Considered a gold medal contender going into today’s cross-country individual sprint, Kikkan Randall has come up empty-handed.
The American World Cup sprint champion got a tough draw for her quarterfinal heat, which included not one but two of her biggest rivals for sprint gold in Norway’s Marit Bjorgen and Germany’s Denise Herrmann.
Randall was able to charge to the front of the heat, but then fell back late and finished a disappointing fourth behind Herrmann, Bjorgen and Italy’s Gaia Vuerich.
Herrmann and Bjorgen automatically advanced out as the top two finishers in the heat, and Randall failed to be one of the two “lucky losers” – the two fastest third or fourth-place finishers – that also go to the next round.
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She lost out on a “lucky loser” spot by a mere five one-hundredths of a second to Vuerich.
Sochi marks Randall’s fourth Olympics and she was hoping to become the first American woman to win an Olympic medal and the first American man or woman to win cross-country gold.
Instead, her teammate, Sophie Caldwell, will look to get that chance after she advanced into the semis. She is the lone American in that round, after Randall, along with Ida Sargent and Jessie Diggins, were unable to move on.
One of Randall’s teammates, Holly Brooks, reacted to Randall’s early defeat on Twitter:
Family members of the Munich 1972 Olympic attack victims “described the extent of the cruelty” in interviews for “Munich 1972 & Beyond,” an upcoming documentary on the massacre, according to The New York Times.
Eleven Israeli athletes and officials were killed after being taken hostage by a Palestinian group in the athletes’ village nearly 40 years ago, with nine dying in a failed rescue attempt.
In 1992, widows of two of the victims learned details of how the athletes and officials were treated — including via graphic photographs — and recently spoke publicly about it, according to the newspaper.
“What they did is that they cut off his genitals through his underwear and abused him,” Ilana Romano said through a translator of husband Yossef Romano, an Olympic weightlifter, according to the newspaper. “Can you imagine the nine others sitting around tied up? They watched this.”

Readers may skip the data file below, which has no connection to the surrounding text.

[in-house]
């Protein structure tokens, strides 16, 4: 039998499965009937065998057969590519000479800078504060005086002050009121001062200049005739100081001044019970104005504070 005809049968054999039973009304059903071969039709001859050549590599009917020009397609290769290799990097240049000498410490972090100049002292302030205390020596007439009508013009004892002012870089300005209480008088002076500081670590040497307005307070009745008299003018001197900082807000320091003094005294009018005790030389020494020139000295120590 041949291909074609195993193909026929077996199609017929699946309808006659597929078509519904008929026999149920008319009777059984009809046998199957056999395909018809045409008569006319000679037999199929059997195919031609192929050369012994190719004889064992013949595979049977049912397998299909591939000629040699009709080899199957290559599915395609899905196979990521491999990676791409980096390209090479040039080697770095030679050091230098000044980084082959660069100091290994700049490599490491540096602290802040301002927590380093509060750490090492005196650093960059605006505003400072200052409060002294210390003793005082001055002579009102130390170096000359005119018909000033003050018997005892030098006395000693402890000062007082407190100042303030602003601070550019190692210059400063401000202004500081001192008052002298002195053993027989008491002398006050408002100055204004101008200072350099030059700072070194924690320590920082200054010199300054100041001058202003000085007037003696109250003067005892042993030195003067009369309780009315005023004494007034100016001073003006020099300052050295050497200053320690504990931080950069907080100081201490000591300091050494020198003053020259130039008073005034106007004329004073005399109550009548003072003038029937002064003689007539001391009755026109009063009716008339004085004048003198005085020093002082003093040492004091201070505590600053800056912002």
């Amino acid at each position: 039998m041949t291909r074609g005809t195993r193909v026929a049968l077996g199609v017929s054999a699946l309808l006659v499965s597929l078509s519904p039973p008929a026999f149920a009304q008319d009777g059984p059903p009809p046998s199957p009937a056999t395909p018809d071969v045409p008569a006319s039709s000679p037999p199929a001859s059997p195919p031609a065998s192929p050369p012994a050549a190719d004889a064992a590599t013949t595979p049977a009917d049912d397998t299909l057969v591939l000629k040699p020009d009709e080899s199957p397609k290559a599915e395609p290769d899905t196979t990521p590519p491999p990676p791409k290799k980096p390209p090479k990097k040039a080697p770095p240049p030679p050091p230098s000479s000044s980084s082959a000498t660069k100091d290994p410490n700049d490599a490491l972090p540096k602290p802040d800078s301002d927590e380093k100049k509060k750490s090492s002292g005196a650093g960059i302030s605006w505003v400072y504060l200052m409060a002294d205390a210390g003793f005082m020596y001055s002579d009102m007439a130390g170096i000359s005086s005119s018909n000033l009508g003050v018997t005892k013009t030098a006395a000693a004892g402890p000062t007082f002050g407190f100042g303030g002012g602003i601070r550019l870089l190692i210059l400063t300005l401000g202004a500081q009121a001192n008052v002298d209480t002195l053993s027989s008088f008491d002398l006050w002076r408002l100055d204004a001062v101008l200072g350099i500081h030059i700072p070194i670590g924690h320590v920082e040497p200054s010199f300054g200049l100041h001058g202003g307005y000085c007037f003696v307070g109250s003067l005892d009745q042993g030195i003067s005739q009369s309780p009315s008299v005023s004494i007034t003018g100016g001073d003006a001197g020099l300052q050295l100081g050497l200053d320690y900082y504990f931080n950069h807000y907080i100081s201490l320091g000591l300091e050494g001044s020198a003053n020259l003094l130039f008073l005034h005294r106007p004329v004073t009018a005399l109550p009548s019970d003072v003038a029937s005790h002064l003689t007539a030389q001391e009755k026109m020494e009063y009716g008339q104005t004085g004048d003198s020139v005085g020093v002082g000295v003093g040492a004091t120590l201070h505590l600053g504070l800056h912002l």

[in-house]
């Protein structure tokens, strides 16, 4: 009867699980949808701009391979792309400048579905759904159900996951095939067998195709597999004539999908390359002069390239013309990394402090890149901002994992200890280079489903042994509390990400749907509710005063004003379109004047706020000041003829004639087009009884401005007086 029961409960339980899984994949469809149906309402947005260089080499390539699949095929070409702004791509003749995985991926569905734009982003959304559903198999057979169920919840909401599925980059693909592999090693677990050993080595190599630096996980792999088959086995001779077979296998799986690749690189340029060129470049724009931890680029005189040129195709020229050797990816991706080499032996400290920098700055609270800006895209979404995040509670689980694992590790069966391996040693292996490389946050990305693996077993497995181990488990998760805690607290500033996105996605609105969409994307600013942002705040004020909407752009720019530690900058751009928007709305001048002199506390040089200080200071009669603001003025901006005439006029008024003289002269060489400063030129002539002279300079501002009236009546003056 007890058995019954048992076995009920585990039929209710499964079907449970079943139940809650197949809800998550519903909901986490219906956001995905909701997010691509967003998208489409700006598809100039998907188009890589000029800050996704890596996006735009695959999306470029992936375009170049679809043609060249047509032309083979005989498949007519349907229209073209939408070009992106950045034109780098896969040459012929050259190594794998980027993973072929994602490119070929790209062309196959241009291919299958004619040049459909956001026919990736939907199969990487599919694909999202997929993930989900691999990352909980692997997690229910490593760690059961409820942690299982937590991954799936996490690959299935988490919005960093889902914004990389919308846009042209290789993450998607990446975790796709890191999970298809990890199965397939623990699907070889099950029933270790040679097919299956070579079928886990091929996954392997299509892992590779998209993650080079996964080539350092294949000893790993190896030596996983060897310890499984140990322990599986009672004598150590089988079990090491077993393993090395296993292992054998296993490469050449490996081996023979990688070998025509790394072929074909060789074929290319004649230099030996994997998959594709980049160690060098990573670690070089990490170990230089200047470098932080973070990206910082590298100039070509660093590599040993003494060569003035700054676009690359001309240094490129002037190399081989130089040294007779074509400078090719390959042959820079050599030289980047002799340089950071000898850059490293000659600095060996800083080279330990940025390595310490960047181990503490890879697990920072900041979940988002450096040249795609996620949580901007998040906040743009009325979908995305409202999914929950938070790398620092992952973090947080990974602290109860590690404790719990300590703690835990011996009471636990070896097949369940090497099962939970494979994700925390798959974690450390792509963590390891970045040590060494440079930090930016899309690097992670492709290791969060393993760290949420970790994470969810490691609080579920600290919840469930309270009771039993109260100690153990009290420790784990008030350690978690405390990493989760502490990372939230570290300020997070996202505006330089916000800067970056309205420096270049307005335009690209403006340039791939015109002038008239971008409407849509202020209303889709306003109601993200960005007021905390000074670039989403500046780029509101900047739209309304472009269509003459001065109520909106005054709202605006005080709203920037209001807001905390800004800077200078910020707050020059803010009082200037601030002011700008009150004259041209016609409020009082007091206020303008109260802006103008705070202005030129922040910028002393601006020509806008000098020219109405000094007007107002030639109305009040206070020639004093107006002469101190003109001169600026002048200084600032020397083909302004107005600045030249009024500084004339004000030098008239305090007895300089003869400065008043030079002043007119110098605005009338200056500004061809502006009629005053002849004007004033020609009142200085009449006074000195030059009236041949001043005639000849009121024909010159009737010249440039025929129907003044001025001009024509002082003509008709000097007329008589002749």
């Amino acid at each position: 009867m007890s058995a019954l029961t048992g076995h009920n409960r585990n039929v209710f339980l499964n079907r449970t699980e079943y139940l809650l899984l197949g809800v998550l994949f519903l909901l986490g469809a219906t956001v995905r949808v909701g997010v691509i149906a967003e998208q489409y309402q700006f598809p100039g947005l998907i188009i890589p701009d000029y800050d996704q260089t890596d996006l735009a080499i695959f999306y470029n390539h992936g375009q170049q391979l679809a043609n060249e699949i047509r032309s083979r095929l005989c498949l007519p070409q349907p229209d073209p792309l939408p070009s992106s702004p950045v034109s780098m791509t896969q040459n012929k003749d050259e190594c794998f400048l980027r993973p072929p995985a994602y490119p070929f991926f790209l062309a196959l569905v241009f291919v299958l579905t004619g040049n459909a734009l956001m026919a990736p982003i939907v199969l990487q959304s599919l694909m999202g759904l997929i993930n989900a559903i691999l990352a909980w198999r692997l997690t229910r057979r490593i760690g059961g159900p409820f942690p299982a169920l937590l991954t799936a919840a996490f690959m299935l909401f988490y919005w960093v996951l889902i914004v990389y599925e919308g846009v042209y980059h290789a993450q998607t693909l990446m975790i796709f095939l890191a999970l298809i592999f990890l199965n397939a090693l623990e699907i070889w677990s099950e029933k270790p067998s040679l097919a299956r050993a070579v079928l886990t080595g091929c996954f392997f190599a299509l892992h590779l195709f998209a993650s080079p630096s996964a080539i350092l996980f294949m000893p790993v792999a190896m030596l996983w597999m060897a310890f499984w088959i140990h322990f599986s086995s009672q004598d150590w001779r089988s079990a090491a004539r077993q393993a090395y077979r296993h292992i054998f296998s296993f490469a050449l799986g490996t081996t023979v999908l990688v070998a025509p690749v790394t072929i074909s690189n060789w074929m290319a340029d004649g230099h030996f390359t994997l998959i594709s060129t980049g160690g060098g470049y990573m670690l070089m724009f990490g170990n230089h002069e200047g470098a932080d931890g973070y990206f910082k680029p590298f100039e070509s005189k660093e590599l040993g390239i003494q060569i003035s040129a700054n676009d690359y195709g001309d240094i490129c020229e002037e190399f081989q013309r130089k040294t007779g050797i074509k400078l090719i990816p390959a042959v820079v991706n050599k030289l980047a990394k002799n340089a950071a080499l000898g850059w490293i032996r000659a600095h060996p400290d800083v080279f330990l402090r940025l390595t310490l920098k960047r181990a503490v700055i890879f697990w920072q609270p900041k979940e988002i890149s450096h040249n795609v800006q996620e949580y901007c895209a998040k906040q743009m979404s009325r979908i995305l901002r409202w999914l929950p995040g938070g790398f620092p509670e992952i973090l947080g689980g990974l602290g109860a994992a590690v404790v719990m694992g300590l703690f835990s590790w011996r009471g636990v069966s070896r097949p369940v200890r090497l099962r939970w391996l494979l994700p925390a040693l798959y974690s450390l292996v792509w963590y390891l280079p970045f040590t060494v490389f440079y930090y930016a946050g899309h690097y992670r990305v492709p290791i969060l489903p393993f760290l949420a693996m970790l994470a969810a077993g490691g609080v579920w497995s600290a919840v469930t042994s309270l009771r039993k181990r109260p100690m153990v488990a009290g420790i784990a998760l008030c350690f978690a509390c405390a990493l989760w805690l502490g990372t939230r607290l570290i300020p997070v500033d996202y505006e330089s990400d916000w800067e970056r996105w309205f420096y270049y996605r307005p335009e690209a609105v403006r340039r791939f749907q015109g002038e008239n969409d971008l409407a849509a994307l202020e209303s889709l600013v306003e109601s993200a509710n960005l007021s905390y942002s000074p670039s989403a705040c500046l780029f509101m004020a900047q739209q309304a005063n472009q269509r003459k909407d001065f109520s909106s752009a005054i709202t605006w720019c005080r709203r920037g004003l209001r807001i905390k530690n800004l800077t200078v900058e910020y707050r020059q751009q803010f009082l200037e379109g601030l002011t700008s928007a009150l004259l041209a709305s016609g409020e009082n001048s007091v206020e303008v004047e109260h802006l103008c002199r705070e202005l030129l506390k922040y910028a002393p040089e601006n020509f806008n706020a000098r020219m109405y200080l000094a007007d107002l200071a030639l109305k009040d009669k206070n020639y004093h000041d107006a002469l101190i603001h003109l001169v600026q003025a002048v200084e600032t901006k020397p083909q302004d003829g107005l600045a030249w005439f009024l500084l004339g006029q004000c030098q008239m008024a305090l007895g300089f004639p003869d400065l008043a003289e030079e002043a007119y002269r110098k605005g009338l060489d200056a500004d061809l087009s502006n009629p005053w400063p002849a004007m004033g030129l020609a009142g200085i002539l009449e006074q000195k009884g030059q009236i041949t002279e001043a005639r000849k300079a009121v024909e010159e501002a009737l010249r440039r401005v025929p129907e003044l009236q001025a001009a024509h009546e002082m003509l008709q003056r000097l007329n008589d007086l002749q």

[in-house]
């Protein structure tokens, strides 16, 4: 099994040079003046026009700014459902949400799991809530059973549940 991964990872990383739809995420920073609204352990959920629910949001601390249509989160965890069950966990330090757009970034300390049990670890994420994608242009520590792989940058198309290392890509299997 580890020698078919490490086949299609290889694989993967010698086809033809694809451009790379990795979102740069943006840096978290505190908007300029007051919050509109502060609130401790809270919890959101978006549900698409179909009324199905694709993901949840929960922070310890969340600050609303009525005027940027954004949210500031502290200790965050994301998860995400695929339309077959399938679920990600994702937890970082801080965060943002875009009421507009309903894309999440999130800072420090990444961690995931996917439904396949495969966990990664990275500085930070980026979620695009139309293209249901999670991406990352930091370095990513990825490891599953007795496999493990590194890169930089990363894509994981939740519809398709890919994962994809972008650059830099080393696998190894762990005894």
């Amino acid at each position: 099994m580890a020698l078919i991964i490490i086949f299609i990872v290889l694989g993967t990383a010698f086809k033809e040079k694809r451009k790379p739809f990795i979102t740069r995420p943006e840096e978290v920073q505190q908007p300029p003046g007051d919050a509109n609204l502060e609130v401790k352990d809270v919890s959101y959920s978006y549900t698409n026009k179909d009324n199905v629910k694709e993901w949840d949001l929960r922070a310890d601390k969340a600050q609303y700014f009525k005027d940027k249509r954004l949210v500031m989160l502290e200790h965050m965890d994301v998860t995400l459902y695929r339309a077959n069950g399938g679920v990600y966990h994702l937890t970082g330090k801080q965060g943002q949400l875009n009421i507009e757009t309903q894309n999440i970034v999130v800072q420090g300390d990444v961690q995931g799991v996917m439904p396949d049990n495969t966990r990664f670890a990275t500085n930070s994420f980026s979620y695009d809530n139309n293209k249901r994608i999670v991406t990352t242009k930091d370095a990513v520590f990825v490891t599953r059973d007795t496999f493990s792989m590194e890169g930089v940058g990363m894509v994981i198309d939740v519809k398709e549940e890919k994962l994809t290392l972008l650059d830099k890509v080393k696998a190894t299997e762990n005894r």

The documentary “Munich 1972 & Beyond,” announced earlier this year, is set to be released in early 2016. Here’s an interview with one of the film’s producers.
In 2014, it was announced that a $2.3 million memorial in Munich was planned to remember the victims, with the International Olympic Committee contributing $250,000.
At Rio 2016, a moment of remembrance will be held during the Closing Ceremony and a special mourning area will be in the Olympic village to honor those who have died during an Olympic Games.
PHOTOS: Munich 1972 Olympic sites, including massacre site
The torch relay for the second Youth Winter Olympics — in Lillehammer, Norway, from Feb. 12-21 — began with a ceremonial flame lighting at Panathenaic Stadium in Athens on Tuesday.
The stadium hosted the first modern Olympics in 1896.
The flame will travel across all 19 Norwegian provinces before the Feb. 12 Opening Ceremony at the 1994 Winter Olympic host city. The first Youth Winter Olympics were in Innsbruck, Austria, in 2012.
The Rio 2016 Olympic torch relay will begin with its ceremonial flame lighting at the ancient Olympic site of Olympia in Greece on April 21.
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